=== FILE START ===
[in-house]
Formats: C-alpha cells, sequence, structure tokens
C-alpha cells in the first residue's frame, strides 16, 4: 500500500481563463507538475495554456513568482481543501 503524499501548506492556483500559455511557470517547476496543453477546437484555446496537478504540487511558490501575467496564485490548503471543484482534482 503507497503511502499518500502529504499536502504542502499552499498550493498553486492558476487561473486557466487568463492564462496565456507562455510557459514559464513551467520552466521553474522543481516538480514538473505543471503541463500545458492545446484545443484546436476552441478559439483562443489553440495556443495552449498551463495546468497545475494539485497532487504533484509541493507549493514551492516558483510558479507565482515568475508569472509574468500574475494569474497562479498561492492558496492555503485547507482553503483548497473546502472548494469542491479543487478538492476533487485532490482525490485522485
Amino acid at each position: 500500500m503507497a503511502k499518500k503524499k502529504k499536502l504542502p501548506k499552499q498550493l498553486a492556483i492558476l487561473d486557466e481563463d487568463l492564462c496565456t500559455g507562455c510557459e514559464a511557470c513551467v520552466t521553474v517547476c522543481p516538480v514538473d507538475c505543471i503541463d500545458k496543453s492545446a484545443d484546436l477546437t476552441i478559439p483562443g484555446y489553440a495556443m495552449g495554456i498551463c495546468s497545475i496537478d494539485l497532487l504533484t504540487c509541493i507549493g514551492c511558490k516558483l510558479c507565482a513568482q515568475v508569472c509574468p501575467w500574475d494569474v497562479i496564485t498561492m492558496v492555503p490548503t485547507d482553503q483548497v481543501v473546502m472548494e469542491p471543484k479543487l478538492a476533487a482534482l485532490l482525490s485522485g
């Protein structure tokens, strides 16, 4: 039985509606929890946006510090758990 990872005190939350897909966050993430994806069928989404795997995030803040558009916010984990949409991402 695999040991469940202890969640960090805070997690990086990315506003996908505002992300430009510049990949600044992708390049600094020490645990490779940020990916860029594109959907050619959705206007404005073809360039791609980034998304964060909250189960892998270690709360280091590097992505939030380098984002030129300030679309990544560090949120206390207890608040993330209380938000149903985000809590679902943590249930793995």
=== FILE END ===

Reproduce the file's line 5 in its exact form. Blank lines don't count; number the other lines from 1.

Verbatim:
């Protein structure tokens, strides 16, 4: 039985509606929890946006510090758990 990872005190939350897909966050993430994806069928989404795997995030803040558009916010984990949409991402 695999040991469940202890969640960090805070997690990086990315506003996908505002992300430009510049990949600044992708390049600094020490645990490779940020990916860029594109959907050619959705206007404005073809360039791609980034998304964060909250189960892998270690709360280091590097992505939030380098984002030129300030679309990544560090949120206390207890608040993330209380938000149903985000809590679902943590249930793995």